Reading mental_floss Can Really Pay Off


There's no question that reading a mental_floss story can pay off during Trivial Pursuit, or when you're trying to impress someone at a cocktail party. But for one lucky reader, it meant a whole lot more.

My last article, 9 Very Rare (and Very Expensive) Video Games, was reprinted by (mental_floss has an agreement with CNN). While reading the story over there, one of the games stood out for Tanner Sandlin of Austin, Texas—Air Raid for the Atari 2600. Thanks to the cartridge's distinct blue case and "T-Handle" top, he remembered owning it when he was a kid. So he started digging through boxes of old stuff in the garage and, lo and behold, he found it—the thirteenth known copy of the game in existence. He put it up on eBay and the bids started rolling in.

Sandlin bought the game when he was 11 or 12 years old at a store called Tuesday Morning in Arlington, Texas. Tuesday Morning bought overstocked or undersold goods from other retailers and sold the items at a discount. Sandlin paid less than $10.00, possibly as low as $5.00, for Air Raid in 1984 or 1985. This is important because none of the other twelve people who have Air Raid cartridges were the original owners—they bought them at auction, secondhand stores, or through private collectors. Learning a collectible item's "provenance," or owner history, is key to proving its authenticity. Since Sandlin was the original owner, his cartridge had more street cred than one found in a box at the local thrift store.

Oddly enough, Sandlin remembered that this much sought after game wasn't really all that great. In fact, the only reason he still had it was because it was so bad. He and his friends used to borrow games from each other all the time—sometimes you'd get your game back, sometimes you wouldn't, and that was OK. But no one wanted to keep Air Raid, so it kept coming back to him. He's not complaining now.

While it's impressive that Sandlin had the thirteenth known copy of Air Raid, he later found that he still had the original packaging for the game as well. This changed everything. Why? Because his was the only known Air Raid box in the world, making it the only known complete copy of the game in existence. Tanner Sandlin had just become a part of video gaming history.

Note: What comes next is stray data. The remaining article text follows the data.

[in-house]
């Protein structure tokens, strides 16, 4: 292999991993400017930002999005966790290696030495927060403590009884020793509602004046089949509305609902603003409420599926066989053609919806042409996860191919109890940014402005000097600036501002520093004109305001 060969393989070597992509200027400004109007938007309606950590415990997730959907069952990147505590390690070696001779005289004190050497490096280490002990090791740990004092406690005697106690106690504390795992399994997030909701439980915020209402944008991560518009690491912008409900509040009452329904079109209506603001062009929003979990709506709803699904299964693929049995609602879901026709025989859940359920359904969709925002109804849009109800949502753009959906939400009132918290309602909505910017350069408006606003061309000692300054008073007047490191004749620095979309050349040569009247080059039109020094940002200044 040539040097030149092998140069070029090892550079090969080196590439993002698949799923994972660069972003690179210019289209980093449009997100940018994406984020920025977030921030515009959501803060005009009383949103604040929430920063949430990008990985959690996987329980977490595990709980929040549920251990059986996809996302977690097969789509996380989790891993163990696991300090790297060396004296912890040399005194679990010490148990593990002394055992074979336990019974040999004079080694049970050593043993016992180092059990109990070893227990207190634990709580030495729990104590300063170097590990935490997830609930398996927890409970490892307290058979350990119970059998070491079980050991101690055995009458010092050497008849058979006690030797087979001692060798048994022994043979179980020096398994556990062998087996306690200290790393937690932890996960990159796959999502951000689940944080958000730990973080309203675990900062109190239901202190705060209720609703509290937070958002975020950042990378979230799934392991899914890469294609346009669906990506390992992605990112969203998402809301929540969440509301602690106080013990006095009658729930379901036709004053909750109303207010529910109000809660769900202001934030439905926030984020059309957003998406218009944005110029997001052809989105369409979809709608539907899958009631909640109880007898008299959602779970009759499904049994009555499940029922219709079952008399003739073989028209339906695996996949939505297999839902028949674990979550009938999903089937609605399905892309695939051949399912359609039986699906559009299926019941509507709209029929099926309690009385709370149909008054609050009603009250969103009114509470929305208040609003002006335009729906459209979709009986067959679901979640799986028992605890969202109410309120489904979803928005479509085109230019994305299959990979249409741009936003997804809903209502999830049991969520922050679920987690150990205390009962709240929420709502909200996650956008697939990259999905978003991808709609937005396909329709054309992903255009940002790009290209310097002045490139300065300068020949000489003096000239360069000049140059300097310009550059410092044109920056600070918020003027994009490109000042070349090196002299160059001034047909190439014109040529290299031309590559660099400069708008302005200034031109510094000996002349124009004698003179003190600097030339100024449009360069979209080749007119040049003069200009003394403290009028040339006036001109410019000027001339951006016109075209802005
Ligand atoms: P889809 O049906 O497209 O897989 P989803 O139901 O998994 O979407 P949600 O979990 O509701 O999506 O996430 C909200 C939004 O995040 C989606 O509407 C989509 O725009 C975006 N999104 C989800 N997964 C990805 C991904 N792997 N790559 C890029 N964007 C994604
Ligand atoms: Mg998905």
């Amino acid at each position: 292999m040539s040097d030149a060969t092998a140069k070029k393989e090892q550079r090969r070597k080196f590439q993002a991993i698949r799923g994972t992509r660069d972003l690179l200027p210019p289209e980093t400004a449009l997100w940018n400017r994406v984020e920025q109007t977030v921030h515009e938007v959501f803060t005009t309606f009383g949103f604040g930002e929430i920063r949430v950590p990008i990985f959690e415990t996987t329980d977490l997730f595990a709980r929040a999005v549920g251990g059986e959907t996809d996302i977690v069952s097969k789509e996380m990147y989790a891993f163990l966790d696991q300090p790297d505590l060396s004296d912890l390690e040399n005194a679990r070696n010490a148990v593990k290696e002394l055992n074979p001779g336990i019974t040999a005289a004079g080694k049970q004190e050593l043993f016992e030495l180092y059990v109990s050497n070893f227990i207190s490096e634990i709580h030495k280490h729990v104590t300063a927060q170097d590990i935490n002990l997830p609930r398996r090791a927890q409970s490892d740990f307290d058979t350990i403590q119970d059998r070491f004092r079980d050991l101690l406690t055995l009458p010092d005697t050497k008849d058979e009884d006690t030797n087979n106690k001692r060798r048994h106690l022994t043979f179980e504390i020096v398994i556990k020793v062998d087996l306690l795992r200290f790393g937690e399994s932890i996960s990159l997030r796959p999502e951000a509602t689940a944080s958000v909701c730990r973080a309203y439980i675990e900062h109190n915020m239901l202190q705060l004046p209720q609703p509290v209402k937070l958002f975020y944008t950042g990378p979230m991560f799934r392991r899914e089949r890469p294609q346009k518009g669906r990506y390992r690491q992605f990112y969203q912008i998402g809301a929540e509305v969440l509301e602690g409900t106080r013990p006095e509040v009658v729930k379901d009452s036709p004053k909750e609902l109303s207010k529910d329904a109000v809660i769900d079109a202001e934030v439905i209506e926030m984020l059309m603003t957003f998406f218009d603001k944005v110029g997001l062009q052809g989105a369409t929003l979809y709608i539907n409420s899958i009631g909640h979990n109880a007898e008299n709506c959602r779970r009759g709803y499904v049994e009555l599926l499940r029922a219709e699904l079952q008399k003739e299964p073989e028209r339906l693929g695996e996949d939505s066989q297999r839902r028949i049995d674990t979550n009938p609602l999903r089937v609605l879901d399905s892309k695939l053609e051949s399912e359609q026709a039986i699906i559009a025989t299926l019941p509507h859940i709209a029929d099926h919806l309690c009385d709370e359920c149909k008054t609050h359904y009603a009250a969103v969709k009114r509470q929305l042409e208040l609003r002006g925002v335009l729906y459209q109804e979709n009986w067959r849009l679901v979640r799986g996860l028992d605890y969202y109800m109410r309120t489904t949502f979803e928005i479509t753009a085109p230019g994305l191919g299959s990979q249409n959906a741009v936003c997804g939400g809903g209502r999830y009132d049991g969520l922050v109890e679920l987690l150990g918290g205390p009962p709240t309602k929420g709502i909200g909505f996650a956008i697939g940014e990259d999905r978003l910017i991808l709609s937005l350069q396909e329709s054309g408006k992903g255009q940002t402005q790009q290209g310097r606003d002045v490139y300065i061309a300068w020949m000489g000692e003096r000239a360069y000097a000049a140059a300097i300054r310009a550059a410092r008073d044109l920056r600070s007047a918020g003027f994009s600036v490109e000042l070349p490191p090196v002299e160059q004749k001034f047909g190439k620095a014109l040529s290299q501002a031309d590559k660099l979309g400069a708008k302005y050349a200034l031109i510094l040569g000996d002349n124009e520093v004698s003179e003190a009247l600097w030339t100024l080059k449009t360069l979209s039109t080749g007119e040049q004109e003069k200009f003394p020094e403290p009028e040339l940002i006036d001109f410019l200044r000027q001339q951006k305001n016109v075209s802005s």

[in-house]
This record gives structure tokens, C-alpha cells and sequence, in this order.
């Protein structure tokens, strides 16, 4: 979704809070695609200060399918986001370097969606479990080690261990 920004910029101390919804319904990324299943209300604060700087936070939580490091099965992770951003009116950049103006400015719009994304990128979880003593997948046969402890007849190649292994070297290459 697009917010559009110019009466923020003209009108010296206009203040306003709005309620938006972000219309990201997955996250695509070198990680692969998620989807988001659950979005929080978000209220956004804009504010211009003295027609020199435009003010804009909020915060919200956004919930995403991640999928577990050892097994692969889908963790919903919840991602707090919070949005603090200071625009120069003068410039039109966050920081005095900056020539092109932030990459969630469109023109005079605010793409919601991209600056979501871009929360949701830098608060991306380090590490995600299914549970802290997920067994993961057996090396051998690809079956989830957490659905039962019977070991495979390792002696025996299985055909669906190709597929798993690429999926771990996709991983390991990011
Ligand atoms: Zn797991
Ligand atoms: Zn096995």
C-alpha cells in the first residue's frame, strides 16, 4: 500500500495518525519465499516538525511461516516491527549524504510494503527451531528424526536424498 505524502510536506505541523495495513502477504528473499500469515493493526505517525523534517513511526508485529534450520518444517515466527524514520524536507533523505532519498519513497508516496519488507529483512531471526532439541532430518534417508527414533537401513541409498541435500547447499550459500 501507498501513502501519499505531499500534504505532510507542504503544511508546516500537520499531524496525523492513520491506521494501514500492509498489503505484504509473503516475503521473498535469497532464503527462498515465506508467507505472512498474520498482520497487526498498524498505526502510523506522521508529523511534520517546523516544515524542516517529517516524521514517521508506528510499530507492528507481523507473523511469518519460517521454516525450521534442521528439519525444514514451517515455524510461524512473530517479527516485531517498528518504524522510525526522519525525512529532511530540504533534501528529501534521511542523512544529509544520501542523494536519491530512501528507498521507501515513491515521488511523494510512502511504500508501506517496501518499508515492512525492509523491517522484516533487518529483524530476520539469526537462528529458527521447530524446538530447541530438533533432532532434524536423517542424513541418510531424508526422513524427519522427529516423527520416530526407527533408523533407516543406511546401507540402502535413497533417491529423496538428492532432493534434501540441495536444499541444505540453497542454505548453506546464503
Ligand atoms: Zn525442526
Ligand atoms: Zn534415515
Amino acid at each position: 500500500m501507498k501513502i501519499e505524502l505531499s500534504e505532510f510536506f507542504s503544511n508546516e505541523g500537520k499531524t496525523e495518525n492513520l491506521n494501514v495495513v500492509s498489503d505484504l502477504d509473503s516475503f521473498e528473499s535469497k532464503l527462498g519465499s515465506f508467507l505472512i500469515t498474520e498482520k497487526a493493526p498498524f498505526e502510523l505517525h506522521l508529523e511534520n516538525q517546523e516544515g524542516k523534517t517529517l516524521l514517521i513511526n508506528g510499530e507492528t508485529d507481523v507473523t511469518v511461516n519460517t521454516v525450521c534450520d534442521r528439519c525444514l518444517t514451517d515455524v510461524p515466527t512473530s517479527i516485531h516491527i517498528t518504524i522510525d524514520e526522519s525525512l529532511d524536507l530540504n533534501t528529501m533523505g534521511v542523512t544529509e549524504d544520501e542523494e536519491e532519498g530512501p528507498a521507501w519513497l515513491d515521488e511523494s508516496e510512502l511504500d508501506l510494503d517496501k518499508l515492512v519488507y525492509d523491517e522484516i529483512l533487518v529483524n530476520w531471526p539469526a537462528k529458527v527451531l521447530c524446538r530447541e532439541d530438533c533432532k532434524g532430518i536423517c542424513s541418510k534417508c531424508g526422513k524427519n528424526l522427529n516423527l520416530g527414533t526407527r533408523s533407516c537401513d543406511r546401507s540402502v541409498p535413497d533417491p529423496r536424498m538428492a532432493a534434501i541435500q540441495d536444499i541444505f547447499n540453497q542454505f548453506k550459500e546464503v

But he couldn't start counting his fortune just yet. If you're willing to pay thousands of dollars for a video game, you're going to make sure it's legitimate. Sandlin knew this, so he went straight to an expert, Albert Yarusso of, a forum for fans of anything Atari, to get his professional opinion on the authenticity of the find. The two both live in Austin, so Yarusso met with Sandlin and examined both the game and the box in person. After some thorough research, Yarusso declared everything was real (or the most impressive forgery he'd ever seen). With expert confirmation behind him, Sandlin pulled his stand-alone cartridge auction on eBay and replaced it with the complete game package. The starting price was $.50.

Unfortunately, Yarusso's announcement came on April 1, 2010. He's been known for pulling some pretty elaborate and convincing April Fool's Day pranks on the website in the past, so at first the retrogamers on AtariAge were skeptical. They cited spelling errors on the box that seemed "too perfect" and the fact that it said it was the debut game from Men-A-Vision seemed sketchy at best. While the timing was bad, Yarusso and Sandlin stuck to their guns. When there was no big reveal of a hoax in the subsequent days, collectors swarmed to Sandlin's eBay auction. The first bid alone jumped the price from $.50 to $3,000.


Sandlin's eBay auction ended on April 10, 2010 at about 10:15PM (EST). With only 5 minutes to go, the highest bid was $14,600. It sat at this price until the very last few seconds, when it jumped to $17,528, and then made a giant leap to $31,500. The final bid was $31,600.

This sets a new record price for the game, blowing away the previous record of $3,000. That also makes it the second-highest price ever paid for a video game cartridge, just behind the $43,300 paid for a factory-sealed copy of Stadium Events for the Nintendo back in February.

I asked Sandlin what he intended to do with the money and he wasn't quite sure yet. He did know that he wanted to buy something tangible; something he could point at it and say, "I bought that with a video game!" You can buy a whole lot of mental_floss magazine gift subscriptions for $31,600.

We here at mental_floss are incredibly excited to have been a part of this amazing, somewhat crazy moment. Thanks for reading, Tanner, and congratulations on your record-breaking sale!